HP & Sony Dive Into DAT

Sony makes its return to the world of DAT and plans high-capacity drive with HP

July 16, 2008

3 Min Read
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HP and Sony have joined forces around Digital Audio Tape (DAT), developing high-capacity drives aimed at bolstering small business backups.

The ‘S’ side of the SMBs typically only have one server,” says Bob Wilson, vice president of HP’s storage platforms division, explaining that firms are now looking for higher capacity DAT technology for backup. “You’re doing backup for one server with the DAT drive - that could be integrated into a tower server, or integrated into the rack above the server.”

Under the terms of today’s deal, HP and Sony will jointly develop 320-Gbyte DAT drives, which they will both sell under their respective brands. Wilson explains that the DAT 320 will offer double the capacity of HP’s existing 160-Gbyte DAT drives.

The maximum capacity offered by HP’s DAT rival Quantum is also 160 Gbytes, although users are now looking for higher capacity DAT drives, prompted by the ongoing data explosion.

"I think that customers are looking for any ability to manage their ever-increasing amount of data that is being generated," says Robert Amatruda, research director at analyst firm IDC.In addition to individual server backups, HP’s Wilson told Byte and Switch that the DAT 320 could be well suited to a host of other data-intensive applications.

“That could be video surveillance and data exchange for things like rich media where you have very, very large files,” he says. “But its primary application is backup of small servers.”

The DAT 320 is expected to be generally available in 2009, although neither HP nor Sony has released pricing details.

“We’re not releasing pricing at this point, but we tend to target a similar price point as the previous generation because we’re targeting a similar customer,” says Wilson, adding that the DAT 160 has a list price of around $1,000 and a street price between $700 and $800.

DAT drives, with their 3.5 inch form factor, are significantly smaller than 5.25 inch LTO drives, which are also sold by HP. Although the small form factor drives are well suited to businesses with space limitations, DAT typically has lower capacities and slower data transfer rates than LTO.”LTO is much more of an enterprise-class product,” says Wilson, explaining that high-end LTO drives can go up to 1.6 Tbytes. “We clearly position DAT under LTO.”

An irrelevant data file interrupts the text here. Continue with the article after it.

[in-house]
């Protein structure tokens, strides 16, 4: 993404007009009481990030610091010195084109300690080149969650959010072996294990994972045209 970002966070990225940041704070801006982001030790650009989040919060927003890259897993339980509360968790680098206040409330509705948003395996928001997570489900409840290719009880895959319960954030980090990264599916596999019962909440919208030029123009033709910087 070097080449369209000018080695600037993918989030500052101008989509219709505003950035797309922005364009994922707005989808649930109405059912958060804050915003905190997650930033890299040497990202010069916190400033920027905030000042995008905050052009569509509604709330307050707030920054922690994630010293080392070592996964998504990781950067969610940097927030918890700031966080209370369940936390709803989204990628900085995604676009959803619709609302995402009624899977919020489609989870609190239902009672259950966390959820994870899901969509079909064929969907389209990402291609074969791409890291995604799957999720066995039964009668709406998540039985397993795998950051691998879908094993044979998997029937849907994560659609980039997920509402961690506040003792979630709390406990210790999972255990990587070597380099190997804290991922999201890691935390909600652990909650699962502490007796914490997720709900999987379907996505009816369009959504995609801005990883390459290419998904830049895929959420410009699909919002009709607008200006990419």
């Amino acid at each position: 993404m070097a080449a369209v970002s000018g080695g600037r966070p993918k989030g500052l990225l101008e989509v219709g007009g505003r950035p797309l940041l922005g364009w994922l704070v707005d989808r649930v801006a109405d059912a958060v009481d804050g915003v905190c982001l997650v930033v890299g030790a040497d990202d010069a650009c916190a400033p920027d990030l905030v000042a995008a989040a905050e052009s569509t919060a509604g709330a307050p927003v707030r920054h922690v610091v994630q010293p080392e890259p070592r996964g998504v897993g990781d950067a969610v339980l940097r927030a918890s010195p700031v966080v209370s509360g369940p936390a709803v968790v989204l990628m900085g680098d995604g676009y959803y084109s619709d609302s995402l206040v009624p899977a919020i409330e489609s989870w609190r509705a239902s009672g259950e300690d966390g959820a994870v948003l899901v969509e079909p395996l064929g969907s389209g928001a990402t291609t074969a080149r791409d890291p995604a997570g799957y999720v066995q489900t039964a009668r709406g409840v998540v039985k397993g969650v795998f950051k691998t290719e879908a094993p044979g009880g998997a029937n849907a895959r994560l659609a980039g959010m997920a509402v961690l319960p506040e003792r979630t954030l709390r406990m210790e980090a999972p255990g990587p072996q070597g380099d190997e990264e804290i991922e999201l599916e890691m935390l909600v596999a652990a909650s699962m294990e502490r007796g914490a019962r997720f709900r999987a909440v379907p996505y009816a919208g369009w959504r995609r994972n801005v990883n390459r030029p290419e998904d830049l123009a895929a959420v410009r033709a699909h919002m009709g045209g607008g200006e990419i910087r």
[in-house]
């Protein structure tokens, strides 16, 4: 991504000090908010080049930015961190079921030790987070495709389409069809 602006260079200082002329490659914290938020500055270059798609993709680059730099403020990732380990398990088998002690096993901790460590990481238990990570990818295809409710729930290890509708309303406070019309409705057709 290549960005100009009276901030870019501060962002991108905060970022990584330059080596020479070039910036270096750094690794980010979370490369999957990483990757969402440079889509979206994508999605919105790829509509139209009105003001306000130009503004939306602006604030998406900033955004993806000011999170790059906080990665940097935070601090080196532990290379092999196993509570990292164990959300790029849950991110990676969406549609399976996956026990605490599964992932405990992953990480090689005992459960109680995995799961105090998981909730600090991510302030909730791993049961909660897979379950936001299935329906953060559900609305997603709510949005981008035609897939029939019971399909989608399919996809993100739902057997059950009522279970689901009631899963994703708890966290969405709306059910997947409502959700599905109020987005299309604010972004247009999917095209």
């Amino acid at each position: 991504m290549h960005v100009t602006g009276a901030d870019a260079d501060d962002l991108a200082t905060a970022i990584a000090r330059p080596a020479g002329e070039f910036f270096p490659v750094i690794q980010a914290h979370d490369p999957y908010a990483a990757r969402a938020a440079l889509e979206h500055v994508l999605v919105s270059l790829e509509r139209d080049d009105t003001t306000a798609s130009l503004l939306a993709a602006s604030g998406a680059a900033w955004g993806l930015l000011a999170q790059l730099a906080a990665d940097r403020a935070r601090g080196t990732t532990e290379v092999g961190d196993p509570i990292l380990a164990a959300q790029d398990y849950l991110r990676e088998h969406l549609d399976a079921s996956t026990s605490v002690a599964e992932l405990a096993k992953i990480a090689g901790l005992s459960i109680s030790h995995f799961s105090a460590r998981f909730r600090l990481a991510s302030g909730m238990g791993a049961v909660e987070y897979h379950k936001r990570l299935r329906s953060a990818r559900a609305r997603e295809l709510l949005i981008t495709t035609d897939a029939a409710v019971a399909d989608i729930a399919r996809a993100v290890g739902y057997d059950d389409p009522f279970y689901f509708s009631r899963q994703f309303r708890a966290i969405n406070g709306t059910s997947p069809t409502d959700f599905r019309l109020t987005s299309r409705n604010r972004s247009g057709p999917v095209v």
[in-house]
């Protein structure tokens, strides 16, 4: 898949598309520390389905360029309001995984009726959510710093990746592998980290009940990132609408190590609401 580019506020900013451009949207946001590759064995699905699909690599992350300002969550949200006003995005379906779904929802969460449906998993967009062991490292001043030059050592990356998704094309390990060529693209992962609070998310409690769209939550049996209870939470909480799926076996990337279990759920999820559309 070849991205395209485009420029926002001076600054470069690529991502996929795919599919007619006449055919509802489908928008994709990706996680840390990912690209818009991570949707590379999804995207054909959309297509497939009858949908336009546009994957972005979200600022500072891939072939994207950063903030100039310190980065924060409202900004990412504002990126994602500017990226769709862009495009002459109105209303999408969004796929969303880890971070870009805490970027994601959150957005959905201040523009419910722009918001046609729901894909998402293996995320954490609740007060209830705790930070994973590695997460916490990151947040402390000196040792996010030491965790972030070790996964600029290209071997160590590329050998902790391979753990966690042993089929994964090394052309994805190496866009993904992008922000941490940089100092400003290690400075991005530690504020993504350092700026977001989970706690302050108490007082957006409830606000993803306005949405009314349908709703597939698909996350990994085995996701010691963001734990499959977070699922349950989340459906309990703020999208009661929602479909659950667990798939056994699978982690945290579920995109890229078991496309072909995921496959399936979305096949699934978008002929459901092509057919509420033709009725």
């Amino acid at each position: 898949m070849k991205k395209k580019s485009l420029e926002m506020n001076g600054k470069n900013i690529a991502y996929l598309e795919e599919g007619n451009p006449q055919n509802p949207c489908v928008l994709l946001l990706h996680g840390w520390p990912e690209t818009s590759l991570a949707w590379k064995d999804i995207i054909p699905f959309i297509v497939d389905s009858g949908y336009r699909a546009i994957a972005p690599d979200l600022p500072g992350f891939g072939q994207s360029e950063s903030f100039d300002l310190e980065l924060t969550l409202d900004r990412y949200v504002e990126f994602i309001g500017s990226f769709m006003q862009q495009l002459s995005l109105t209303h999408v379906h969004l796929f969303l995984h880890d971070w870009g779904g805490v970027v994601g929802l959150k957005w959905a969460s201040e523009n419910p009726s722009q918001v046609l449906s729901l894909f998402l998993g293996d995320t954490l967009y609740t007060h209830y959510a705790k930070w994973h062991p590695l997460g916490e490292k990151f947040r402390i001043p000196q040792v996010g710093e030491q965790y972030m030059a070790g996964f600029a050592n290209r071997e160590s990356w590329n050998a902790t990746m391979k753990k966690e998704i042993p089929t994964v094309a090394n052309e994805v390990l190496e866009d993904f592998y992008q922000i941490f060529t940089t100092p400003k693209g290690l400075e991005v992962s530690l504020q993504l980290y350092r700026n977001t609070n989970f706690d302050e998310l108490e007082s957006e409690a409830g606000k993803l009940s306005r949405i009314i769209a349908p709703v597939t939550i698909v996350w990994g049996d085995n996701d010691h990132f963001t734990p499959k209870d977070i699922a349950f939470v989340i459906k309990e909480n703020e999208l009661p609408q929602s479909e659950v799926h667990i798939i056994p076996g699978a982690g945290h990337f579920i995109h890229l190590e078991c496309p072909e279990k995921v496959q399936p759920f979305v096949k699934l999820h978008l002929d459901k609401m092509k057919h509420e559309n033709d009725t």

IDC's Amatruda told Byte and Switch that, despite today's capacity hike, DAT is unlikely to ever challenge LTO.

"Largely, DDS/DAT is not a product that has been automated with gusto, whereas LTO has, for things like tape libraries," he says. "That's the whole separating part of it."

Today’s announcement also marks Sony’s return to the DAT market after a hiatus of around five years, while the vendor waited for DAT and its Digital Data Storage (DDS) standard to develop.

“We identified limitations facing the DDS technology and its ability to address coming market needs, such as, storage growth rates and the need for higher capacity, higher reliability, and faster transfer rates,” says a Sony spokeswoman.Specifically, Sony was waiting for the standard width of DAT tape to develop beyond 4mm, enabling greater storage capacities and higher performance.

“Now that the DDS/DAT format has migrated to an 8mm form factor - it is clear that the DAT format is again aligned with Sony’s vision and technology direction,” says the spokeswoman.

The Sony exec also explains that DAT 320 will use what is known as a Metal Evaporated (ME)-based media formulation, a recording media that was originally developed for 8 mm video. An advanced version of ME formulation was used on Sony’s own Advanced Intelligent Tape (AIT) offerings, she adds.

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  • Hewlett-Packard Co. (NYSE: HPQ)

  • IDC

  • Quantum Corp. (NYSE: QTM)

  • Sony Corp.0

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